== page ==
“In the fourth quarter, we will really start seeing all these events having a positive impact on both user growth and user engagement. And if that doesn’t happen, you’re going to have a huge amount of backlash against the board and management to do something,” says Youssef Squali, an analyst at Cantor Fitzgerald.

Another buyer emerges

Other buyers which have not been previously mentioned may be lured from the woodwork, say people close to the investment banks working with Twitter, who are looking beyond Silicon Valley and New York media circles to perhaps unlikely acquirers, such as companies in China.

Analysts have also discussed the possibility of a bid from IBM or even Microsoft, despite it having just acquired LinkedIn, the professional social network, in June.

A management buyout

Mr Dorsey may be looking for alternatives to an outright sale of the company he co-founded 10 years ago, hunting instead for financial support for a management buyout.

Brian Wieser, an analyst at Pivotal Research, declares the idea “not implausible”.

“He would not have enough on his own, but if you cobble together a few similarly wealthy investors and a few large asset managers, I don’t think it is impossible,” he says.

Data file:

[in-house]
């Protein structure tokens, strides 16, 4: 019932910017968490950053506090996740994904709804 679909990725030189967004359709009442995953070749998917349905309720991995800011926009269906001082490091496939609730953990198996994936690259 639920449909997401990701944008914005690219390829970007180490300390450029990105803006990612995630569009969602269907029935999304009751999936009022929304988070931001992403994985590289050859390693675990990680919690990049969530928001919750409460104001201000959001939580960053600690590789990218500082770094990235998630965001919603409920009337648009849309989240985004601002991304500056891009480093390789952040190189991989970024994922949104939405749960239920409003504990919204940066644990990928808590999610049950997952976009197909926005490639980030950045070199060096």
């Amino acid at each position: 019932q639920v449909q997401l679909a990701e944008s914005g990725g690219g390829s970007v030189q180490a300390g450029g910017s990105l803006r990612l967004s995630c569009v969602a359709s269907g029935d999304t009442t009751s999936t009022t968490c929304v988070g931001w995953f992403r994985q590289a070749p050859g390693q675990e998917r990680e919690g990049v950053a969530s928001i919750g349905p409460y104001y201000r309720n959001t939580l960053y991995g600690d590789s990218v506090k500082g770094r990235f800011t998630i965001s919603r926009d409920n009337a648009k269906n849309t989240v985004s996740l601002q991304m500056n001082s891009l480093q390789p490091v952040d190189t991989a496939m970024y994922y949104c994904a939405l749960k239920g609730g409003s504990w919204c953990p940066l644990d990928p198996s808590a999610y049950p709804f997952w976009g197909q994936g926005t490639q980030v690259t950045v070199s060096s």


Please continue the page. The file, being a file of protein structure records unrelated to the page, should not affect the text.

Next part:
Cantor’s Mr Squali says he knew of at least one wealthy individual and a private equity firm who had taken a look at Twitter.

An activist shareholder takes a stake

Analysts are divided over whether an activist investor is likely to target Twitter, because it is unclear exactly what they could demand. If a deal was close, the investor could try to push the board to sell.

An activist could also try to unseat Mr Dorsey, who controversially has held on to his position as chief executive of his other company, payments start-up Square. However, it took the board months last year to settle on Mr Dorsey as their preferred chief executive and it is not clear who else would have the skills and a suitable turnround plan to take on Twitter.

“I’m not sure it is in Twitter’s best interest to open that can of worms,” says Mr Peck.